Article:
GameStop’s stock surge has softened – so why are investors buying its shares?

GameStop shares have skyrocketed again. The Texan computer game retail chain that was the focus of the stock market drama at the end of January rose from US$44 (£32) to a high of around US$200 on February 26 before falling back to US$120 at the time of writing. Holding investors have a “short position” on the stock, meaning they are betting that it will go down, reportedly incurring a loss of almost US$2 billion from the price increase.

Other stocks involved in the first wave of retail trading such as film group AMC Entertainment followed a similar trajectory, at one point doubling and still rising nearly 50% after calm a few days earlier. So why do investors buy into these stocks?

Reddit’s army of millions of investors from reddit’s WallStreetBets community pushed GameStop shares from US$20 to US$480 in a “short-term restraint” in January, in which they caused hedge funds such as Melvin Capital to suffer heavy losses, after forcing them to liquidate large stakes on the stock.

When GameStop prices fell again in early February, many of these retail investors were counting losses. Since then, there have been countless debates about manic bouts, including a congressional hearing in the U.S. on February 18.


Online trading apps at the center of the buying and selling craze, such as Robinhood, have been accused of making it too easy for amateurs to take wild risks, allowing market manipulation, risking the financial stability of the wider system and sided with supporters of the Citadel hedge fund by drastically restricting buying into the stocks in question after the price soared.

In the second regard, many users have filed lawsuits against Robinhood and Citadel, although under a provision in Robinhood’s client agreement, all disputes must be resolved in arbitration and not in the civil court system. Robinhood’s chief executive Vlad Tenev has denied the allegations, giving his own explanation at a congressional hearing.

Keith Gill, the passed leader of the WallStreetBets movement, also known as RoaringKitty and DeepFuckingValue

Meanwhile, the passed leader of the WallStreetBets movement, Keith Gill (known as RoaringKitty and DeepFuckingValue on various platforms), has become the subject of a lawsuit. He is accused of misrepresenting himself as an amateur and enticing other users to follow his risky investment strategies. As he memorably told Congress during the February 18 hearing, “I like stocks.” The lawsuit was mocked by Gill and on social media, sparking jokes and the “I’m not a cat” meme.

Understanding phenomena

While all these questions will continue, the new GME share price rally suggests this is not a one-off situation. It’s not entirely clear why the stocks were targeted. It can be linked to the fact that the congressional hearing has passed. It may have to do with GameStop Chief Financial Officer Jim Bell’s resignation, signaling a change in direction within the company. Or it may be due to the fact that short positions on the company’s stock have risen again, which can cause amateur traders to buy bullish options in stocks that will be highly profitable if the price continues to rise.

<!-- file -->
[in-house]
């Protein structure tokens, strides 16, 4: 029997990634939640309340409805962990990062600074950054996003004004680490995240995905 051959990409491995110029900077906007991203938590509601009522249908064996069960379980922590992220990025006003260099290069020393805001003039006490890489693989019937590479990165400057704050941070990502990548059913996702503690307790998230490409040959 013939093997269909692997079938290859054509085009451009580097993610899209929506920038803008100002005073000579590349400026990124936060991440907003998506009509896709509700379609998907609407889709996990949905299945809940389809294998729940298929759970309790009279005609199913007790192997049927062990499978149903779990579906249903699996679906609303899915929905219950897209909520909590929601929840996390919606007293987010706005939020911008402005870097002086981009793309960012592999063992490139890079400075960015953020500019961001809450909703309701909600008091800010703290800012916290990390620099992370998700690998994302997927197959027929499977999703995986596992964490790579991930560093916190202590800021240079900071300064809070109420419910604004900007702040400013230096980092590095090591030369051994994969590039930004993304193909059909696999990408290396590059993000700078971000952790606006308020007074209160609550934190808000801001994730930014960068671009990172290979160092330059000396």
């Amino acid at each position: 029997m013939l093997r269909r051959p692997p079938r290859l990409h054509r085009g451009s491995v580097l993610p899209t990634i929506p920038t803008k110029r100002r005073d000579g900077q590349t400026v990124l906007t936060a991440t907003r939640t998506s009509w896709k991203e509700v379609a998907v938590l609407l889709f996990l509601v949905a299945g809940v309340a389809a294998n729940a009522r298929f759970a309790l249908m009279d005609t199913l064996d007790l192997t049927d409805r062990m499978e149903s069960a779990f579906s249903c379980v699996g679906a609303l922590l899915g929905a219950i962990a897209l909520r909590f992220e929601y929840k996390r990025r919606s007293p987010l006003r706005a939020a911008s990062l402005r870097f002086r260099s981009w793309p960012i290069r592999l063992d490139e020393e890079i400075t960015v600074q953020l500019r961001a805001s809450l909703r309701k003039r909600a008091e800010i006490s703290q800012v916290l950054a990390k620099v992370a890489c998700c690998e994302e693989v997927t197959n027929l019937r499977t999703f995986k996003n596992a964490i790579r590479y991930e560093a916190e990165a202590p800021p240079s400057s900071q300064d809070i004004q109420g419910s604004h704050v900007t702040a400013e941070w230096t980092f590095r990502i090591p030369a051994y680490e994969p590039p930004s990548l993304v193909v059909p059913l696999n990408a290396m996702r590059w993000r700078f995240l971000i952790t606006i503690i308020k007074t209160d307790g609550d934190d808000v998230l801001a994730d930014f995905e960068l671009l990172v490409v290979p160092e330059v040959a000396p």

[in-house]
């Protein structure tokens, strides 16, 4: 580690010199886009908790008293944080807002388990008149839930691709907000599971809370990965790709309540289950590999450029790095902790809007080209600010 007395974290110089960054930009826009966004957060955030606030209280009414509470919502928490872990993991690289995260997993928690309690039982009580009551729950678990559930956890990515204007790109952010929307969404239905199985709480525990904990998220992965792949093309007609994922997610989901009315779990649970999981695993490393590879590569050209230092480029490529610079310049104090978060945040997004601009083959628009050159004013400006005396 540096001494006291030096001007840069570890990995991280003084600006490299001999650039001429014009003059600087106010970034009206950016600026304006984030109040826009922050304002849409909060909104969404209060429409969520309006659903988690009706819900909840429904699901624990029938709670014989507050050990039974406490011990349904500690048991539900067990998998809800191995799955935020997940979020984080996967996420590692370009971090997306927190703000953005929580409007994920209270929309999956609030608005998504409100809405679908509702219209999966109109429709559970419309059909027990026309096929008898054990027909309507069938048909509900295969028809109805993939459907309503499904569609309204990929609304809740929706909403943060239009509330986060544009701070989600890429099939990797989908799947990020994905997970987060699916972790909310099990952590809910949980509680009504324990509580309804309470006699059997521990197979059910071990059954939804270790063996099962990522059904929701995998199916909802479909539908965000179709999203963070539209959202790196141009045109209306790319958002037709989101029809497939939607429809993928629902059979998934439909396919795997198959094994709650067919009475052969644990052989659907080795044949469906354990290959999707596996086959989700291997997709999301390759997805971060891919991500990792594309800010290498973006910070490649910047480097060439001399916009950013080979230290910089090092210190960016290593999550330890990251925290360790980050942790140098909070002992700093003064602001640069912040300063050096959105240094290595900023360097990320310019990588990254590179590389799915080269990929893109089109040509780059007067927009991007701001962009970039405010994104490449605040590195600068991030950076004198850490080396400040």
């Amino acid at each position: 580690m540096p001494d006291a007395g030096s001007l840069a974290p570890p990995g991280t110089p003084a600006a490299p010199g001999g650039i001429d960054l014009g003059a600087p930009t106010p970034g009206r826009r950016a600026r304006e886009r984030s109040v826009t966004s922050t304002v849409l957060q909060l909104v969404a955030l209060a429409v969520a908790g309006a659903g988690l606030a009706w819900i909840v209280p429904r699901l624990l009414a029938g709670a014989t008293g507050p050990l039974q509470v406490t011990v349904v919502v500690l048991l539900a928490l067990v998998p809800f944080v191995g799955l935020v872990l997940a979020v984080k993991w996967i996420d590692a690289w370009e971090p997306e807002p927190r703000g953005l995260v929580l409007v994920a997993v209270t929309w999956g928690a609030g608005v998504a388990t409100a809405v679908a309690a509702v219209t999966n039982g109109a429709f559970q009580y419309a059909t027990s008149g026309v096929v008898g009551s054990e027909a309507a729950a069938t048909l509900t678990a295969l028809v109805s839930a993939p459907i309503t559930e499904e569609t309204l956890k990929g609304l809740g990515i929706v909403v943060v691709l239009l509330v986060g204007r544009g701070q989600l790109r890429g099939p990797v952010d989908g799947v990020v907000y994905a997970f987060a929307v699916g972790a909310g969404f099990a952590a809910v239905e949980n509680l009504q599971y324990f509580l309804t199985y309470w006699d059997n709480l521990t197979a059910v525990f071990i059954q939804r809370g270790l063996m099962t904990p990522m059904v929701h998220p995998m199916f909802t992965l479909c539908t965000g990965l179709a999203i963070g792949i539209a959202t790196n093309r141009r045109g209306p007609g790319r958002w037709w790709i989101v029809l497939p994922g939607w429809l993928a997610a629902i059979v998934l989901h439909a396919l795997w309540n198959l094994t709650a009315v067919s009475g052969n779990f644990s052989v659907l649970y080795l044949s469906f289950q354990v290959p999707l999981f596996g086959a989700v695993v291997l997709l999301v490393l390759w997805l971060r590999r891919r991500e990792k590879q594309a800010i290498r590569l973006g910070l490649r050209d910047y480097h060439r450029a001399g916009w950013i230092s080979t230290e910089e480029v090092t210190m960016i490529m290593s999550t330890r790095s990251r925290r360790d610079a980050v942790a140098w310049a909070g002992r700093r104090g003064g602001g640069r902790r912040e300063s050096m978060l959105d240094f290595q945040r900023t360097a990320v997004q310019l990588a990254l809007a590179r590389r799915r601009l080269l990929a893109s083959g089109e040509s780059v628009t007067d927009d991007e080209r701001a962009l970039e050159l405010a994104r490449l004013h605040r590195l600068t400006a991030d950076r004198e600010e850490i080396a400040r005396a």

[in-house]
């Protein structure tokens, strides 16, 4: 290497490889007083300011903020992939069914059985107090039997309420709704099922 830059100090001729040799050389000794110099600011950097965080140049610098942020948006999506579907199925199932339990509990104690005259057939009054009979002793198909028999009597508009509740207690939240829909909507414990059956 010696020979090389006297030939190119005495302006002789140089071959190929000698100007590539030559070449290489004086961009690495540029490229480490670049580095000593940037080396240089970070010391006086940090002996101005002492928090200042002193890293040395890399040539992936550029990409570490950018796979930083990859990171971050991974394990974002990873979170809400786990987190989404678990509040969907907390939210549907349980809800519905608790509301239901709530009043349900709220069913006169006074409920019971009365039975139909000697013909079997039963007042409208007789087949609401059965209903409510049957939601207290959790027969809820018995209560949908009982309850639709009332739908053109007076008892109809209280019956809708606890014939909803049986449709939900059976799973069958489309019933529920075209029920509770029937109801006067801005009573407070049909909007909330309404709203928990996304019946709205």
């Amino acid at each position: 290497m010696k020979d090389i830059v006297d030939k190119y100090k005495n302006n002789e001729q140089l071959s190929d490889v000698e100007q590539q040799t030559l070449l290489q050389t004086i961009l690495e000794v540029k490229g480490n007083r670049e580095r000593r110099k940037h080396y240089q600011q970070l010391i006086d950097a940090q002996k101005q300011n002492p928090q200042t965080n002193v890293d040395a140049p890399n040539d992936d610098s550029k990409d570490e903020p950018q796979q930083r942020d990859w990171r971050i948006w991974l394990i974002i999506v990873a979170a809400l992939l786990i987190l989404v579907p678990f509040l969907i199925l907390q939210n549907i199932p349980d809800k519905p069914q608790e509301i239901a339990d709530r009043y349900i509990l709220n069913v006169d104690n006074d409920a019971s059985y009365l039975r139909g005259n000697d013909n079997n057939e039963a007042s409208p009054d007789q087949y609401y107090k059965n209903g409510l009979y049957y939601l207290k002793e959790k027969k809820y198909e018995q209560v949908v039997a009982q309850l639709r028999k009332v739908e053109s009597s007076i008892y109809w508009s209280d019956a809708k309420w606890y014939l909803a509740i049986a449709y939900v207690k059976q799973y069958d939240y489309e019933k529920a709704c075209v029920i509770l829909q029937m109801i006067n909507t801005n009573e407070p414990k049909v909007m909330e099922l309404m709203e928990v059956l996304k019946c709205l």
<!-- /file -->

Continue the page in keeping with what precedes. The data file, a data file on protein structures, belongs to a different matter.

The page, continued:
But at the same time, I would argue that none of these reasons properly explain what is happening here. After years of studying financial markets and especially the highly highly cons investing new cryptocurrency market, I was able to identify the three main reasons behind this phenomenon.

First, it’s about the expansion of fintech and the ongoing decentralizity of financial markets. New technologies such as easy trading applications provide access to financial markets for a large number of amateurs. They allow financial liberalization and autonomy from big banks and other institutions that control the market, like cryptocurrencies, and this has great appeal. Financial scholars have named this effect “cryptocurrency magnification”.

Secondly, it is the expansion of the meme culture of millennials and Generation Z “gays”, in which emotions are expressed by images, sounds, videos, emojis and abstract humor. Social media posts can contain strings of meaningless, inaccessable insults, and never-ending slang.

All of this makes it more difficult to assess the feelings behind them. For example, behavioural finance researchers often use algorithms to extract investor sentiment from Twitter posts, Google search trends, and media headlines. But how will you use academic software to analyze content on r/WallStreetBets? This is a huge challenge.

The third and perhaps least obvious motivation is the pandemic. A generation of young traders has blamed older people for the global financial crisis. The pandemic has increased the sense of social inequality and hatred for the money of booming children, as the younger generation who grew up or studied during the last recession now face another subject of young professionals.

The government’s limitations and the social isolation they inflicted are also said to have increased rebellious sentiment. At the same time, this situation creates the ideal environment for these types of market manipulation.

So if the second GameStop rally surprises you, you don’t really need to find a reasonable explanation for it. GameStop’s stock rally was driven by a combination of cultural and environmental factors. The fact that all this seems to be more important to amateur traders than making money is fascinating and needs to be studied. Besides GameStop, AMC and also the Dogecoin explosion, we will continue to observe more cases like this in the future.

This article by Larisa Yarovaya, Deputy Director of the Centre for Digital Finance, Lecturer in the Faculty of Finance, University of Southampton, is re-posted from The Conversation under the Creative Commons licence.

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